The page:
I recently attended a free seminar at the end of which I fully expected to be pitched. The presenter had a complicated set of slides that alternated between music, animation and other fun effects. As he switched from slide to slide, it became clear that the most interesting part of his presentation was, in fact, the music and the special effects. All of the information he presented on his product was flanked with statistics, bar charts and other data. All of the pertinent information was there but there was one problem. It bored me to tears. Amid the numbers, the statistics and the mission statement his presentation had lost character, personality and appeal. What he needed was more persuasive material.
Have you ever begun to read something with the earnest desire to finish it only to find yourself dropping off after a few paragraphs? Have you ever had a sales presentation going on right in front of you and still found yourself daydreaming? It is true that with all of the best intentions, we sometimes need a great deal to keep our minds focused on one thing for very long. If you are approaching someone with a proposition, if you desire a “yes” in response, your most basic of requirements should be to peak your prospect’s interest.
Traditional corporations teach their salespeople to bombard their prospects with facts, figures, charts and bar graphs until they are subdued into a “yes.” The problem with this theory is those facts and figures are often quite boring. Instead of presenting a number of bland bar charts and graphs, focus your presentation on something with which your prospects can relate. I refer to a quote from a friend and business partner…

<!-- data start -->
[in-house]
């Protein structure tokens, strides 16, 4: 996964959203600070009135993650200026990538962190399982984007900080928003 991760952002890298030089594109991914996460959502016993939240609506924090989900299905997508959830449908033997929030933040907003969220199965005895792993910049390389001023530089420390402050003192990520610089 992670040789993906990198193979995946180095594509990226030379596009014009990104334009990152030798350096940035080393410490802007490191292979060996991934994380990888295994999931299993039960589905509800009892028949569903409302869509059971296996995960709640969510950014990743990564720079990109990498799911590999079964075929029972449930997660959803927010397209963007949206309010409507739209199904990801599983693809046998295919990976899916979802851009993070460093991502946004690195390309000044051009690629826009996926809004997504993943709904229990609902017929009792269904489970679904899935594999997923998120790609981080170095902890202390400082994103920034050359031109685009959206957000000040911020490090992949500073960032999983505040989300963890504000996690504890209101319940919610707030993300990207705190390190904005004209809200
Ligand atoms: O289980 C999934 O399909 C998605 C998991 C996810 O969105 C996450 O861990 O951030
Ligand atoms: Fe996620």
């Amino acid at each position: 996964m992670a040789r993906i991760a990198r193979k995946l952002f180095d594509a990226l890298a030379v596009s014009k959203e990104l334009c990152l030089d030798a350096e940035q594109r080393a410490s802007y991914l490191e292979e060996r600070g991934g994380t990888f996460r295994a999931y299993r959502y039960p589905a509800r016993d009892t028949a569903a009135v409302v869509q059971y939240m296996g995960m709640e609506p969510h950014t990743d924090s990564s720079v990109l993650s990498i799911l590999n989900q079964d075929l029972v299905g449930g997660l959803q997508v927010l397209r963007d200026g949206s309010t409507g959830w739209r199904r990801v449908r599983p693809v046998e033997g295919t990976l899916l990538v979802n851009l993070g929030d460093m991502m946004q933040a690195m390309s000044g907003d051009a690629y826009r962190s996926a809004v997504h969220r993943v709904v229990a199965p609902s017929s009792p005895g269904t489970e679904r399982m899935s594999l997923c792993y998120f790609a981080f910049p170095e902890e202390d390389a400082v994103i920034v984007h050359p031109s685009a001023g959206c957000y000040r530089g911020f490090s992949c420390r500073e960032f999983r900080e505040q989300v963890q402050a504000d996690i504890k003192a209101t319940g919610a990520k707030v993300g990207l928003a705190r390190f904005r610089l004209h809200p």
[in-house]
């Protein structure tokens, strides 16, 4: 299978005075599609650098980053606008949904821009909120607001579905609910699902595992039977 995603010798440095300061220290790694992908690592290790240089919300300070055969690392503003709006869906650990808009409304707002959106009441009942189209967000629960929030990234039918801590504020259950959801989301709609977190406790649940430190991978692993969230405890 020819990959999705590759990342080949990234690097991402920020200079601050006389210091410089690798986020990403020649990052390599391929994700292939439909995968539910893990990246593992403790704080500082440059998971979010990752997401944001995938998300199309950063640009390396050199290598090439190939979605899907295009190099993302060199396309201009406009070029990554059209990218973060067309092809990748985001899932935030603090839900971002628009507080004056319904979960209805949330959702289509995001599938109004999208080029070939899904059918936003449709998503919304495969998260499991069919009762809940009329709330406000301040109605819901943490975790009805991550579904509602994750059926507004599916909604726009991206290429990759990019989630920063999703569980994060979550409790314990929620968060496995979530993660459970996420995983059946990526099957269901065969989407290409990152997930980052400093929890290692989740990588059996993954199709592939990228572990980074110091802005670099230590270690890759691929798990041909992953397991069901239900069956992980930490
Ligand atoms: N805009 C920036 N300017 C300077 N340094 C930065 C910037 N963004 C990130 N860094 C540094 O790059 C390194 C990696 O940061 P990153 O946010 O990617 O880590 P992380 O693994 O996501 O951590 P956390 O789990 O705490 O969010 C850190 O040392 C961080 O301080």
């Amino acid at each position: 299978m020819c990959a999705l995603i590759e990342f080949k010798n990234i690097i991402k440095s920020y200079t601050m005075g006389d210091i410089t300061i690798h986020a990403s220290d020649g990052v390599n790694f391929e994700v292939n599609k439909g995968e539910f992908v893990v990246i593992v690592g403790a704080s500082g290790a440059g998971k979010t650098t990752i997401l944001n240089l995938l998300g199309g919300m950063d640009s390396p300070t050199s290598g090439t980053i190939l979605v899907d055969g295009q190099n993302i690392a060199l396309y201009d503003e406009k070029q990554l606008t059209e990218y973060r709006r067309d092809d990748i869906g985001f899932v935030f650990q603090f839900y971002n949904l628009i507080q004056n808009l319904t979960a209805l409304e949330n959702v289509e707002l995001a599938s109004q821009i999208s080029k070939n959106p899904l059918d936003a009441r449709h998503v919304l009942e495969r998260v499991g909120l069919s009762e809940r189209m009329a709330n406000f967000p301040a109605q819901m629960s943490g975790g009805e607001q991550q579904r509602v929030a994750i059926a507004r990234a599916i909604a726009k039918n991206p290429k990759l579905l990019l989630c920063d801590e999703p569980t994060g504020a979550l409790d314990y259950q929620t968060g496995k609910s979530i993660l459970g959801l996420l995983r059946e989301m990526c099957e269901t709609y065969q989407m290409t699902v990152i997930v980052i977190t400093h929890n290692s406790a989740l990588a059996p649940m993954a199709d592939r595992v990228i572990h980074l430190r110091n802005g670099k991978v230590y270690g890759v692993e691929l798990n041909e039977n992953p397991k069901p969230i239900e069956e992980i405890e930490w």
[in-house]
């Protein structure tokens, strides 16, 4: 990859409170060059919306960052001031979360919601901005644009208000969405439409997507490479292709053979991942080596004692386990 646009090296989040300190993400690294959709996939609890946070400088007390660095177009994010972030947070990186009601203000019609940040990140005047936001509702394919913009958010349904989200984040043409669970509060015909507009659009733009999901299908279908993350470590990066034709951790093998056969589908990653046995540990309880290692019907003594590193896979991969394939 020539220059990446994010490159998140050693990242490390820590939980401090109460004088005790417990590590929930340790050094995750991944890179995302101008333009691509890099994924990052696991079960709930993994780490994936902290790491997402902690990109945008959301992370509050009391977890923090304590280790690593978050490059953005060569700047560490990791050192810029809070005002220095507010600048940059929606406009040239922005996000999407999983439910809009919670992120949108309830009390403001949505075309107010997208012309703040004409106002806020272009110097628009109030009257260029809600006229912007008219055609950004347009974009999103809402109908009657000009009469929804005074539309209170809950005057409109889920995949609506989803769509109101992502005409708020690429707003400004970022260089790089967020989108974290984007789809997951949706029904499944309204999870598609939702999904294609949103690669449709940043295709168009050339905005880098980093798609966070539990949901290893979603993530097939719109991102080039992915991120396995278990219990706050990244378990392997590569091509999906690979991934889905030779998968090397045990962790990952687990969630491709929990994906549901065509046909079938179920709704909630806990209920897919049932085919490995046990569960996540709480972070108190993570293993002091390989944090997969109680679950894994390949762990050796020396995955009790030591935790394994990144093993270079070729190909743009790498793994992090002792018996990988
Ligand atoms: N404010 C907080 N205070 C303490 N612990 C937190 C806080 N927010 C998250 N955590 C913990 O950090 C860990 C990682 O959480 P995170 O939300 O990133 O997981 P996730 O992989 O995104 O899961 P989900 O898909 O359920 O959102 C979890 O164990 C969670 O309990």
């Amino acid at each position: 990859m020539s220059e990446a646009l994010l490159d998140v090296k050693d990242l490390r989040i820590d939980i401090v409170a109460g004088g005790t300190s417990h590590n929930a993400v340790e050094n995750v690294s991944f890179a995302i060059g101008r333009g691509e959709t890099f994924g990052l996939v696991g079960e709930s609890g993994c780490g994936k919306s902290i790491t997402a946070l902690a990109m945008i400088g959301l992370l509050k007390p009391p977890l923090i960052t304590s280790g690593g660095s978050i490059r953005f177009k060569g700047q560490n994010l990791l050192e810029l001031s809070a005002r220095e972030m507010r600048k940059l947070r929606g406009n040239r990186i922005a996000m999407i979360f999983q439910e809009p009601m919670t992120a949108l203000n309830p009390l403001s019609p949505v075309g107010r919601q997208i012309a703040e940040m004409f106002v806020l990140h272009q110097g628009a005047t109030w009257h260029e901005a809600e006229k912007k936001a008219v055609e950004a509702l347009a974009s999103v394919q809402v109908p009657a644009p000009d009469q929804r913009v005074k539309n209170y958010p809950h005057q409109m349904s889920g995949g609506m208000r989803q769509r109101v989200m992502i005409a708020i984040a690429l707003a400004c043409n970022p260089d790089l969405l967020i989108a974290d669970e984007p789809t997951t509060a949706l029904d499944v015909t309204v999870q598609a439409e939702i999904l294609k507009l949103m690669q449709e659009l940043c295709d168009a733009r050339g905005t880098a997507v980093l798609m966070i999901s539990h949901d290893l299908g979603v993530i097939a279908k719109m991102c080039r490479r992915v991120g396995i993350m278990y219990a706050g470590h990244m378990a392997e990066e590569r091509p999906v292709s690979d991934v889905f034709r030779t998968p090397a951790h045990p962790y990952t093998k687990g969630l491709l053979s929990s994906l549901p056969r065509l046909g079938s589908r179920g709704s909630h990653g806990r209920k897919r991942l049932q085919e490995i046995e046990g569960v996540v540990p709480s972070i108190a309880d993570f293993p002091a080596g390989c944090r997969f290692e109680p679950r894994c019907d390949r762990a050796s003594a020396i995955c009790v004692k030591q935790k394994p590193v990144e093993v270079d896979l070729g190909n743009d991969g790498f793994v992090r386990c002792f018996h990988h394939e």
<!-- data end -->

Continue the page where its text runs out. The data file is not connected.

“Facts tell, stories sell.”
Stories have more appeal than numbers. They take us to a place with which we are familiar and, if told well enough, can even conjure emotion. When you use an anecdote of a real life situation to exemplify your point, you are more likely to gain the interest of your prospects than if you were using bland numbers and boring charts. The formula is simple, tell a story and make the point, then support it with data and analysis. Repeat. For the next major piece of content, tell a story and make a point, then support with data.
Action step: Do the exercise below in order to cultivate a list of stories that you can use in different selling situations.
1. List the key products and services you sell;
2. Think carefully about all the stories, real case studies and situations that surround success and failure with each product or service. Make a list including cases where someone bought what you sell, used it, and produced results…anything that could persuade others to think favorably of you, your company and what you offer;
3. Choose the most persuasive story for each service or product Practice telling each story and make sure that you tell it very effectively. Stories should illustrate customer satisfaction, referrals you received, how people’s lives were changed, how Rover, the dog, lived four more years, how Nancy lost 150 pounds, how Pee Wee’s stamina and performance improved, and so on;
4. Keep this story list with you on an index card. Use it as a prompt during your next few selling presentations;
5. Day after day as you encounter different people and situations, add stories to your list where appropriate.
When you tell your stories, be as specific as you can. Include names, cities and dates in order to establish creditability. You can even use stories when answering objections, pointing to past clients who have faced similar concerns and overcome them with your product/service. Even past failures can serve a good use in your presentation. Explaining how your product/service fell short in one area in the past can lead into a discussion about how that deficiency has since been corrected and is now one of your company’s strongest points.
When you master the skill of selling with stories, you will find a more engaged audience and increase your chances of getting a “yes.”